all of these criminal attacks that took place were ended yesterday. there was a cease-fire. and protesters were deployed at the entrance. today was the important announcement of two things. of a new cabinet staffed by the military, and another trans-cabinet, or trans-council, that is going to rule as well. attacks and criticisms from protests are since rumors circulated last night. he was the prime minister back in the early 90s.
>> warner: dr. el barde is going to head some transitional group, and does that satisfy activists like yourself, enough to go ahead with elections? >> yes, it does satisfy main people in tarear because they feel at least their demands were met, the fact that dr. berdei and others formed the government where the national forces agreed upon and where the activists agreed upon. not everyone does agree. basically, it's much, much acceptable than all of these attempts made b during the last few months, whereby whenever there is a protest in tahrir, or a big demonstration here and there, they were suggesting, and putting forward some ideas and offers that are completely
opposite to what the protesters want pgh >> naoko: today the white house issued a statement urging the military rulers on to speed the transition of the government, to have as much power as possible. was that widely reported in egypt? and what was the reaction? >> what we read here was the european's warning. i haven't read about the white house warn, but i read about the european warning, and maybe i missed the other one. however, close to 1.5 million were here today. i don't think that they really give attention to signs coming from abroad because they are really involved in what's happening in tahrir, and they really believe stepping one meter back means a big loss, and even if they have an excellent statement from the u.s. administration or an excellent statement from the european parliament or the european union. >> gameela ismail, coming to us
from cairo, thank you so much. >> thank you. >> we get another perspective from robert malley who worked in the national security council in the clinton administration. he's now program director for the middle east and north africa at the international crisis group. and robert malley, welcome back here. what do you make of the situation now, particularly after what gameela ismail just said is it. >> well, if in fact, bardei will be playing a significant role that's a major concession by the military which proves once again what has been a pattern, that the military will make a mini-concession and there's more pressure from the street and it gives more and that's been happening basically since they took power. let's wait and see exactly what the fine print and what mohammed bardei's powers will be but it may be a breakthrough which will defuse the situation if it's accurate. >> does it still appear to you the military council is determined to just plow ahead with this plan, which is get to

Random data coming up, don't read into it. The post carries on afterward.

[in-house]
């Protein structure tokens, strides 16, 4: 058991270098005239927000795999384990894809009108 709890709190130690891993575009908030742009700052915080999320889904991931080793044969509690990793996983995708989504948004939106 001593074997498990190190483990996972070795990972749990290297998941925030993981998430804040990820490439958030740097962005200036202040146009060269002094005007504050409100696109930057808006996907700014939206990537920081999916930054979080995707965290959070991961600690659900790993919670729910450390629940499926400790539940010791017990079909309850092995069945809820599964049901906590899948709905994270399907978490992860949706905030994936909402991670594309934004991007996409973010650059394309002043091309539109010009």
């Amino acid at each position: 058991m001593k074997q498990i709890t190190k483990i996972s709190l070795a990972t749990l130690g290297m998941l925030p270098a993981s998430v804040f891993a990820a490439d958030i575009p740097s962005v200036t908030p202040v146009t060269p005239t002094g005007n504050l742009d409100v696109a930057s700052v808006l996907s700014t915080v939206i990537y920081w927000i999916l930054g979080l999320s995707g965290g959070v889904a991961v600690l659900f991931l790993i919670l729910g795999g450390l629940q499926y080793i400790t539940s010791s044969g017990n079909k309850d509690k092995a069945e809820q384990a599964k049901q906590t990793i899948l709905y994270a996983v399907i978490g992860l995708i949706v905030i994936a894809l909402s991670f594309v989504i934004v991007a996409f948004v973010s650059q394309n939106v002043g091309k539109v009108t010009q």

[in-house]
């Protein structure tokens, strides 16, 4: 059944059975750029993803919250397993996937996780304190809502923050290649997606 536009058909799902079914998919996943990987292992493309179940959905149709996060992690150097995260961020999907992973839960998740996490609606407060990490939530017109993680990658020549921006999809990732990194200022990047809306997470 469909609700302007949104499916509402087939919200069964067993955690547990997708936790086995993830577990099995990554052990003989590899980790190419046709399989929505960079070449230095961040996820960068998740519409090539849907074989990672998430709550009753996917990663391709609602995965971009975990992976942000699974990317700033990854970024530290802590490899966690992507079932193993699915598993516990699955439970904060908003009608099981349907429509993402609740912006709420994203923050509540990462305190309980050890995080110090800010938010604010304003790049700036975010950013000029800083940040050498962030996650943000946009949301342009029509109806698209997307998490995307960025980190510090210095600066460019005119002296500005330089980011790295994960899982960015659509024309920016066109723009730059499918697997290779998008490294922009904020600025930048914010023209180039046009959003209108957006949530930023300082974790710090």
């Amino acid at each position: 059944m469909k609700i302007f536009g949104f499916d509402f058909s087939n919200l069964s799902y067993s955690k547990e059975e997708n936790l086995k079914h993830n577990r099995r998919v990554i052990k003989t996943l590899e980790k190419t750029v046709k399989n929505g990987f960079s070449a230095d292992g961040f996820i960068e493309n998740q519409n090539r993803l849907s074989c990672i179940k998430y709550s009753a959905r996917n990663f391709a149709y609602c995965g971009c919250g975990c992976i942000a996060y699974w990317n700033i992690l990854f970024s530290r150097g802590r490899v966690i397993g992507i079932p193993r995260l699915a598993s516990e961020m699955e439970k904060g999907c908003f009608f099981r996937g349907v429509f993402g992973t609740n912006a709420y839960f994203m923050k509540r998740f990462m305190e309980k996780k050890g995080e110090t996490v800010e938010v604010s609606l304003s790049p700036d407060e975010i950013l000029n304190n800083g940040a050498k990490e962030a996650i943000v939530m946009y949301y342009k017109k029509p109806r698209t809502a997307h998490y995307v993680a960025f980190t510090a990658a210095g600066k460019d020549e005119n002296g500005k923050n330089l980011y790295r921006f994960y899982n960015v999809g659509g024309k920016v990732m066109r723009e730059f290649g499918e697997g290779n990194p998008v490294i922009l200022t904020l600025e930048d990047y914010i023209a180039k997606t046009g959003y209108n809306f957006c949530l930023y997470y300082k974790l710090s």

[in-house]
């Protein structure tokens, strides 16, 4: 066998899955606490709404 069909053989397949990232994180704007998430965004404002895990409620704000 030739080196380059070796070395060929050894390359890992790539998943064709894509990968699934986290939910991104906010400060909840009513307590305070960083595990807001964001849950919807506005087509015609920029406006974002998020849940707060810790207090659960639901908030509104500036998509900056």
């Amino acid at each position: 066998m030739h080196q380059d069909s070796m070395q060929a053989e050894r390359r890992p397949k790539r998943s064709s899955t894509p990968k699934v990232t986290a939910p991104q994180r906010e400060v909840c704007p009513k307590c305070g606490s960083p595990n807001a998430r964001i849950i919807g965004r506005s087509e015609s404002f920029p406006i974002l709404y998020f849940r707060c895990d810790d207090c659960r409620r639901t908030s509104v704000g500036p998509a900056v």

elections monday and start some alternative process going here? >> i think the military doesn't have a plan. i think that's been the other factor in all of this. it's a zig-zag ad hoc policy. part of it is understandable. they are not used to exercising power in a democratic system. they are trying to do what they can while holding on to their privileges. if you want to take a step back, the military is afraid of losing the power perfect the street is afraid of losing its revolution, and the muzz lum brotherhood is afraid of the one opportunity of winning an election or doing very well in the election. all three seem quite confused. when the street speak and you have a million people in tahrir square, others have to listen. >> other reports were not a million. but it certainly seemed to fill the square. the white house at the same time, parse it for us. what course of action was the white house urging? >> when you look at when the
administration speaks, it's looking at two things-- how many people are on the street and how violent is the repression against them? when both of those reach a certain level, then the administration speaks publicly and more sharply. and what they're saying is transfer power to a civilian authority, don't make all the decision by yourself. you need a credible authority to make it. keep a schedule for elections, which is quick enough, they say expeditiously, which may be monday or maybe a short delay, not too much of a delay. they're saying get on with the transition. don't hold on to power. give it to civilian authorities. >> it raises the whole question who would appoint the civilian authority. >> if mohammed bardei is the person they elected they're choosing somebody credible enough with the people on the street and credible enough with the political parties he may be the ideal choice. the military, we know, don't really trust him, but he was the consensus candidate, or appears to have been because they want
somebody who, without having electal legitimacy. >> it would be an interesting development because i understand elderlier today baradei was quoted as saying, "no one has ever contacted me." >> i think it shows the military doesn't really know what world it's in right now. it's used to having the own system, its own authority and working behind closed doors. and now it expects it's going to have popular support for what it does and sees at least a sizable portion of egyptians. we don't even know if they're the majority, but a sizable portion of the egyptians is talk back, resisting and they have to give in. >> what kind of influence does the u.s. really have? we heard what gamell said-- >> wasn't even aware of it. >> in terms of public opinion and the military. >> public opinion, there is something about when the u.s. speaks, people tend to listen, even though they moeb listening less and less. and second, the huge amount of military aid the u.s. gives,